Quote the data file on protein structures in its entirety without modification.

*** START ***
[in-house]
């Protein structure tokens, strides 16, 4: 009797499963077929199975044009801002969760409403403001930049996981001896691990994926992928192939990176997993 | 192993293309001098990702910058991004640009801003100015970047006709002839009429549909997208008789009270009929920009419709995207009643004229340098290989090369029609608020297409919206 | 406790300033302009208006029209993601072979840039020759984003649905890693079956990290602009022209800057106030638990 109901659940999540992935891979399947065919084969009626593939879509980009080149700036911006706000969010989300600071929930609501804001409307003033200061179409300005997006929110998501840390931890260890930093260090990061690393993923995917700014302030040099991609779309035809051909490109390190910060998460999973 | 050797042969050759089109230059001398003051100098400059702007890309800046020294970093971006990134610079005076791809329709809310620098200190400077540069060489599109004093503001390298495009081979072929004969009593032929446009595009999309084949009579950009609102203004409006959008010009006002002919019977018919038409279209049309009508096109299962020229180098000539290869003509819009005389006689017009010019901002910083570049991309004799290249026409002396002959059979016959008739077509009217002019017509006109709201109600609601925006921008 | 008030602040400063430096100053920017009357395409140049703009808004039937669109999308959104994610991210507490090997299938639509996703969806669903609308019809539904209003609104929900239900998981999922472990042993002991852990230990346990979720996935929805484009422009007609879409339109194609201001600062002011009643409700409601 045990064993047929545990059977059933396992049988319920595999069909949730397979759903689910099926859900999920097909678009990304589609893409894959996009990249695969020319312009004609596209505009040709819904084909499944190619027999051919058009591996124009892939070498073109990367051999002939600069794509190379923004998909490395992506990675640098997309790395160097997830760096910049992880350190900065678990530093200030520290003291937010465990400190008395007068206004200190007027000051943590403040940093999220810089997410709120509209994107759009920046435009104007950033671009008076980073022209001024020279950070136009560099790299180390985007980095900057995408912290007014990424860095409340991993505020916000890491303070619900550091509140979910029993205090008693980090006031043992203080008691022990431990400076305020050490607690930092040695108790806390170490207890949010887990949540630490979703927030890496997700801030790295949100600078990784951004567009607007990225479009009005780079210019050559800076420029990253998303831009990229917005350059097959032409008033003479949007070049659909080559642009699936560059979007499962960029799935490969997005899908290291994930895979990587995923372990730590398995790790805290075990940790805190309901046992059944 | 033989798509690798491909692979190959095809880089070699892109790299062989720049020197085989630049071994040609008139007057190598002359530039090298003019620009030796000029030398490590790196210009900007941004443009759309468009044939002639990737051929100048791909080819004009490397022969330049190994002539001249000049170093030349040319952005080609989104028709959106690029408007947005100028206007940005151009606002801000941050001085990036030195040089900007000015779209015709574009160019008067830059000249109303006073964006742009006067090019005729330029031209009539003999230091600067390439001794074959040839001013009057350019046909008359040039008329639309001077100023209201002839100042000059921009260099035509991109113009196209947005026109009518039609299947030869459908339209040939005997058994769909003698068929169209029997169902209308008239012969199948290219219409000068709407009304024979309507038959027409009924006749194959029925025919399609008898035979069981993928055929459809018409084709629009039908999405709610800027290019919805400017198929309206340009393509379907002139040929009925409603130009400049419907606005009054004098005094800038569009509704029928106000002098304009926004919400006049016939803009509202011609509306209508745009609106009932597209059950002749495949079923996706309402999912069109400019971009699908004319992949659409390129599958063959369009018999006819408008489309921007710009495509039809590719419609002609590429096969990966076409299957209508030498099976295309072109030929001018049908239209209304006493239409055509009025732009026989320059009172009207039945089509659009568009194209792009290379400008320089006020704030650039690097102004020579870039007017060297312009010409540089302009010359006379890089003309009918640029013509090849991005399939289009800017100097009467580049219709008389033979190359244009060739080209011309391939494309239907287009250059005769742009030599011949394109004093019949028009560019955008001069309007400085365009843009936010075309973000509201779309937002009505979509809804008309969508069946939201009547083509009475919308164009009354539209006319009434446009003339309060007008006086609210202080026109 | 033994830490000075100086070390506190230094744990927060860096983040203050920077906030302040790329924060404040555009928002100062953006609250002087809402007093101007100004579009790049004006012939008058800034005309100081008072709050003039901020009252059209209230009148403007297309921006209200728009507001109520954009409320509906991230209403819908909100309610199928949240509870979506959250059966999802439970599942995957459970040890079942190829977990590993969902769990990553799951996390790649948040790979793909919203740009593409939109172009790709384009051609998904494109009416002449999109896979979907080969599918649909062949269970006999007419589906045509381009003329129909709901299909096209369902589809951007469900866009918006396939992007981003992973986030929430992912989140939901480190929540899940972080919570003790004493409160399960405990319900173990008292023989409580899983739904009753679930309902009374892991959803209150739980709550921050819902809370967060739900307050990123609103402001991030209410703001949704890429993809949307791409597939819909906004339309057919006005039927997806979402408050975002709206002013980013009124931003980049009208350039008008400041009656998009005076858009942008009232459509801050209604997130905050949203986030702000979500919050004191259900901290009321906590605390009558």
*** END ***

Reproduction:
[in-house]
């Protein structure tokens, strides 16, 4: 009797499963077929199975044009801002969760409403403001930049996981001896691990994926992928192939990176997993 | 192993293309001098990702910058991004640009801003100015970047006709002839009429549909997208008789009270009929920009419709995207009643004229340098290989090369029609608020297409919206 | 406790300033302009208006029209993601072979840039020759984003649905890693079956990290602009022209800057106030638990 109901659940999540992935891979399947065919084969009626593939879509980009080149700036911006706000969010989300600071929930609501804001409307003033200061179409300005997006929110998501840390931890260890930093260090990061690393993923995917700014302030040099991609779309035809051909490109390190910060998460999973 | 050797042969050759089109230059001398003051100098400059702007890309800046020294970093971006990134610079005076791809329709809310620098200190400077540069060489599109004093503001390298495009081979072929004969009593032929446009595009999309084949009579950009609102203004409006959008010009006002002919019977018919038409279209049309009508096109299962020229180098000539290869003509819009005389006689017009010019901002910083570049991309004799290249026409002396002959059979016959008739077509009217002019017509006109709201109600609601925006921008 | 008030602040400063430096100053920017009357395409140049703009808004039937669109999308959104994610991210507490090997299938639509996703969806669903609308019809539904209003609104929900239900998981999922472990042993002991852990230990346990979720996935929805484009422009007609879409339109194609201001600062002011009643409700409601 045990064993047929545990059977059933396992049988319920595999069909949730397979759903689910099926859900999920097909678009990304589609893409894959996009990249695969020319312009004609596209505009040709819904084909499944190619027999051919058009591996124009892939070498073109990367051999002939600069794509190379923004998909490395992506990675640098997309790395160097997830760096910049992880350190900065678990530093200030520290003291937010465990400190008395007068206004200190007027000051943590403040940093999220810089997410709120509209994107759009920046435009104007950033671009008076980073022209001024020279950070136009560099790299180390985007980095900057995408912290007014990424860095409340991993505020916000890491303070619900550091509140979910029993205090008693980090006031043992203080008691022990431990400076305020050490607690930092040695108790806390170490207890949010887990949540630490979703927030890496997700801030790295949100600078990784951004567009607007990225479009009005780079210019050559800076420029990253998303831009990229917005350059097959032409008033003479949007070049659909080559642009699936560059979007499962960029799935490969997005899908290291994930895979990587995923372990730590398995790790805290075990940790805190309901046992059944 | 033989798509690798491909692979190959095809880089070699892109790299062989720049020197085989630049071994040609008139007057190598002359530039090298003019620009030796000029030398490590790196210009900007941004443009759309468009044939002639990737051929100048791909080819004009490397022969330049190994002539001249000049170093030349040319952005080609989104028709959106690029408007947005100028206007940005151009606002801000941050001085990036030195040089900007000015779209015709574009160019008067830059000249109303006073964006742009006067090019005729330029031209009539003999230091600067390439001794074959040839001013009057350019046909008359040039008329639309001077100023209201002839100042000059921009260099035509991109113009196209947005026109009518039609299947030869459908339209040939005997058994769909003698068929169209029997169902209308008239012969199948290219219409000068709407009304024979309507038959027409009924006749194959029925025919399609008898035979069981993928055929459809018409084709629009039908999405709610800027290019919805400017198929309206340009393509379907002139040929009925409603130009400049419907606005009054004098005094800038569009509704029928106000002098304009926004919400006049016939803009509202011609509306209508745009609106009932597209059950002749495949079923996706309402999912069109400019971009699908004319992949659409390129599958063959369009018999006819408008489309921007710009495509039809590719419609002609590429096969990966076409299957209508030498099976295309072109030929001018049908239209209304006493239409055509009025732009026989320059009172009207039945089509659009568009194209792009290379400008320089006020704030650039690097102004020579870039007017060297312009010409540089302009010359006379890089003309009918640029013509090849991005399939289009800017100097009467580049219709008389033979190359244009060739080209011309391939494309239907287009250059005769742009030599011949394109004093019949028009560019955008001069309007400085365009843009936010075309973000509201779309937002009505979509809804008309969508069946939201009547083509009475919308164009009354539209006319009434446009003339309060007008006086609210202080026109 | 033994830490000075100086070390506190230094744990927060860096983040203050920077906030302040790329924060404040555009928002100062953006609250002087809402007093101007100004579009790049004006012939008058800034005309100081008072709050003039901020009252059209209230009148403007297309921006209200728009507001109520954009409320509906991230209403819908909100309610199928949240509870979506959250059966999802439970599942995957459970040890079942190829977990590993969902769990990553799951996390790649948040790979793909919203740009593409939109172009790709384009051609998904494109009416002449999109896979979907080969599918649909062949269970006999007419589906045509381009003329129909709901299909096209369902589809951007469900866009918006396939992007981003992973986030929430992912989140939901480190929540899940972080919570003790004493409160399960405990319900173990008292023989409580899983739904009753679930309902009374892991959803209150739980709550921050819902809370967060739900307050990123609103402001991030209410703001949704890429993809949307791409597939819909906004339309057919006005039927997806979402408050975002709206002013980013009124931003980049009208350039008008400041009656998009005076858009942008009232459509801050209604997130905050949203986030702000979500919050004191259900901290009321906590605390009558």